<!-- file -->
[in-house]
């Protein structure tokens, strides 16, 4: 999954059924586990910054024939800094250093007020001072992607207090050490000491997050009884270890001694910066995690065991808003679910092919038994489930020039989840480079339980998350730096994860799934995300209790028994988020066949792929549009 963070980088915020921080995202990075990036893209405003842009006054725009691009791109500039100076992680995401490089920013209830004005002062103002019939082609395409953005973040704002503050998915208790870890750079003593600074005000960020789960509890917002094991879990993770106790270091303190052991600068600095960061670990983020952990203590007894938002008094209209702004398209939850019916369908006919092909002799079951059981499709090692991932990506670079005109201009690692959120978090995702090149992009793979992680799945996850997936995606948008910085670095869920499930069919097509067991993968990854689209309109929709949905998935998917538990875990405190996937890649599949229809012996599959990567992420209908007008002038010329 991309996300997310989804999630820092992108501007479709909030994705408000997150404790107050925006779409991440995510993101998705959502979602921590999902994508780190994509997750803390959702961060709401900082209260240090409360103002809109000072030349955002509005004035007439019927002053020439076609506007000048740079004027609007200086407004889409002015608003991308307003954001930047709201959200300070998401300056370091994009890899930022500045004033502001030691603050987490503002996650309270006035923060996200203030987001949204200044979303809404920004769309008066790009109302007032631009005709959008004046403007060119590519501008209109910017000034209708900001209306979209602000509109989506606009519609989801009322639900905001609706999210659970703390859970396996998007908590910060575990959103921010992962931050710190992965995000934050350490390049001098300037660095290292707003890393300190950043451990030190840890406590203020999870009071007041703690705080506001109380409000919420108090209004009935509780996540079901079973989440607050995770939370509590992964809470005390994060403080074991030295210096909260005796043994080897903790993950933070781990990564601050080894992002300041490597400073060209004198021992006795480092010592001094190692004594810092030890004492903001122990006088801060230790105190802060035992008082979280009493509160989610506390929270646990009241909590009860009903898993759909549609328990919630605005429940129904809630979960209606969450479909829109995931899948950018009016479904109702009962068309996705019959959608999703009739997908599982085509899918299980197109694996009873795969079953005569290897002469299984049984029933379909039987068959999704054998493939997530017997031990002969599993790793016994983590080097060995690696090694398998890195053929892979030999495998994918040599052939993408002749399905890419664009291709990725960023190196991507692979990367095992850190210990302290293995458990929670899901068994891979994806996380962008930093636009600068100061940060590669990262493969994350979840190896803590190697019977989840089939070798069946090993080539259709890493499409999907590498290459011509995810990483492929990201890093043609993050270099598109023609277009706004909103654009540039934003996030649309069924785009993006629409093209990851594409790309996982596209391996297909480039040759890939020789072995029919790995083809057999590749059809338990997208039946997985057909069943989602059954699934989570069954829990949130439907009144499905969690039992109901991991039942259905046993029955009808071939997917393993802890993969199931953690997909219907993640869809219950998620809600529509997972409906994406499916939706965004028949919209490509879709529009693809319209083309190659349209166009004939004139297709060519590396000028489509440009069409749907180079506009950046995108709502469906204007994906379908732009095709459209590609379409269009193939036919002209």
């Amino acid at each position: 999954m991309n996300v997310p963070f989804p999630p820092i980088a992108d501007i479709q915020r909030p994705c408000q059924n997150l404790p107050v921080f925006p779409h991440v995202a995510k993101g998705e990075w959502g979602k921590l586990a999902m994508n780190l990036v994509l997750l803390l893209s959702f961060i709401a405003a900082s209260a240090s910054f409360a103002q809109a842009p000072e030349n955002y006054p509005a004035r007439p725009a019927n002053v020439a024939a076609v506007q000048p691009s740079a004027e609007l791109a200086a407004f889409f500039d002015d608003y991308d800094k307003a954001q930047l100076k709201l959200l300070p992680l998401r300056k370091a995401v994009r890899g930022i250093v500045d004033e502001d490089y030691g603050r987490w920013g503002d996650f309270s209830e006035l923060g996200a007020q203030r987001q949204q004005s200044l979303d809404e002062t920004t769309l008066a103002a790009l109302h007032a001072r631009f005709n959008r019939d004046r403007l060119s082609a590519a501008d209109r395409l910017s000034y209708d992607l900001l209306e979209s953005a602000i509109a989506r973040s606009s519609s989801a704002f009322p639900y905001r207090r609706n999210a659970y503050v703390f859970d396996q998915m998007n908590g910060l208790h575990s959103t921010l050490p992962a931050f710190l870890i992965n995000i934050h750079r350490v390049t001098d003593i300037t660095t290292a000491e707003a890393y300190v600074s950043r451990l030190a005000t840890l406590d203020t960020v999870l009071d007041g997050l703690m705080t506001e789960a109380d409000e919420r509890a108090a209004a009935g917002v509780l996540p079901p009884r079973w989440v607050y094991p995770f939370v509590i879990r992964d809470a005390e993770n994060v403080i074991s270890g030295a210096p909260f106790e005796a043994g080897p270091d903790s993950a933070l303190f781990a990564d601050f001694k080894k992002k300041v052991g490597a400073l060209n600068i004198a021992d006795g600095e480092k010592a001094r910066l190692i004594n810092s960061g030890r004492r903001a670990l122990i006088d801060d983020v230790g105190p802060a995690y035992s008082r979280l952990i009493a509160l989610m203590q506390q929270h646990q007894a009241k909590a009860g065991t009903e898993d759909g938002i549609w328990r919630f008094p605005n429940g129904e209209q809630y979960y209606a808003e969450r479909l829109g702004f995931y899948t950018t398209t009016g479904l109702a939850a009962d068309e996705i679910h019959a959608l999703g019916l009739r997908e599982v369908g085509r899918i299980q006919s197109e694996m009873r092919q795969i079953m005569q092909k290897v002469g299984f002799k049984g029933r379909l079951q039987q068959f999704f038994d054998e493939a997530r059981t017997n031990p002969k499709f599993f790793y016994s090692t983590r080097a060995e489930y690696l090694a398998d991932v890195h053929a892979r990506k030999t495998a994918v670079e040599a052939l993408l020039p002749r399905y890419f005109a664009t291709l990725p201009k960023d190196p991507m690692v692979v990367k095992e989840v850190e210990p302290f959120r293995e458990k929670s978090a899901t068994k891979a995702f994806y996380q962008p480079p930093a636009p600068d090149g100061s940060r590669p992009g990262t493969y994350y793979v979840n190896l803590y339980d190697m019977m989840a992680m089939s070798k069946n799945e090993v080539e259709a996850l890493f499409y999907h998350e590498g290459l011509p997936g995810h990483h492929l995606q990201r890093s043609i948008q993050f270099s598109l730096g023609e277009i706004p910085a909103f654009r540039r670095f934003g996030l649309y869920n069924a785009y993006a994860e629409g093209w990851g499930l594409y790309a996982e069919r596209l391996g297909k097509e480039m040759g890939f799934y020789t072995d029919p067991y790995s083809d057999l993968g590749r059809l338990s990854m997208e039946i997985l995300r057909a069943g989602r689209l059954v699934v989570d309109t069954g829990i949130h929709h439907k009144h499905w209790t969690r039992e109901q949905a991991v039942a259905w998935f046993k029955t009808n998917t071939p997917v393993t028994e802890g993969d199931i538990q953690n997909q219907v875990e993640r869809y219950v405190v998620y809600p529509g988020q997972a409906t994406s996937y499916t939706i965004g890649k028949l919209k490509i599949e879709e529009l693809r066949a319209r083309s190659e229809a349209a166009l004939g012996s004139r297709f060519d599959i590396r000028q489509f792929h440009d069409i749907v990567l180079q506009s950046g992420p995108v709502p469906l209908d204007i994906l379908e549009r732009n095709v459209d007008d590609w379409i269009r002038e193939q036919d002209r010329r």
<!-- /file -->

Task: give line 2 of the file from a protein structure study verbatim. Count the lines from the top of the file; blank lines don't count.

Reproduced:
């Protein structure tokens, strides 16, 4: 999954059924586990910054024939800094250093007020001072992607207090050490000491997050009884270890001694910066995690065991808003679910092919038994489930020039989840480079339980998350730096994860799934995300209790028994988020066949792929549009 963070980088915020921080995202990075990036893209405003842009006054725009691009791109500039100076992680995401490089920013209830004005002062103002019939082609395409953005973040704002503050998915208790870890750079003593600074005000960020789960509890917002094991879990993770106790270091303190052991600068600095960061670990983020952990203590007894938002008094209209702004398209939850019916369908006919092909002799079951059981499709090692991932990506670079005109201009690692959120978090995702090149992009793979992680799945996850997936995606948008910085670095869920499930069919097509067991993968990854689209309109929709949905998935998917538990875990405190996937890649599949229809012996599959990567992420209908007008002038010329 991309996300997310989804999630820092992108501007479709909030994705408000997150404790107050925006779409991440995510993101998705959502979602921590999902994508780190994509997750803390959702961060709401900082209260240090409360103002809109000072030349955002509005004035007439019927002053020439076609506007000048740079004027609007200086407004889409002015608003991308307003954001930047709201959200300070998401300056370091994009890899930022500045004033502001030691603050987490503002996650309270006035923060996200203030987001949204200044979303809404920004769309008066790009109302007032631009005709959008004046403007060119590519501008209109910017000034209708900001209306979209602000509109989506606009519609989801009322639900905001609706999210659970703390859970396996998007908590910060575990959103921010992962931050710190992965995000934050350490390049001098300037660095290292707003890393300190950043451990030190840890406590203020999870009071007041703690705080506001109380409000919420108090209004009935509780996540079901079973989440607050995770939370509590992964809470005390994060403080074991030295210096909260005796043994080897903790993950933070781990990564601050080894992002300041490597400073060209004198021992006795480092010592001094190692004594810092030890004492903001122990006088801060230790105190802060035992008082979280009493509160989610506390929270646990009241909590009860009903898993759909549609328990919630605005429940129904809630979960209606969450479909829109995931899948950018009016479904109702009962068309996705019959959608999703009739997908599982085509899918299980197109694996009873795969079953005569290897002469299984049984029933379909039987068959999704054998493939997530017997031990002969599993790793016994983590080097060995690696090694398998890195053929892979030999495998994918040599052939993408002749399905890419664009291709990725960023190196991507692979990367095992850190210990302290293995458990929670899901068994891979994806996380962008930093636009600068100061940060590669990262493969994350979840190896803590190697019977989840089939070798069946090993080539259709890493499409999907590498290459011509995810990483492929990201890093043609993050270099598109023609277009706004909103654009540039934003996030649309069924785009993006629409093209990851594409790309996982596209391996297909480039040759890939020789072995029919790995083809057999590749059809338990997208039946997985057909069943989602059954699934989570069954829990949130439907009144499905969690039992109901991991039942259905046993029955009808071939997917393993802890993969199931953690997909219907993640869809219950998620809600529509997972409906994406499916939706965004028949919209490509879709529009693809319209083309190659349209166009004939004139297709060519590396000028489509440009069409749907180079506009950046995108709502469906204007994906379908732009095709459209590609379409269009193939036919002209």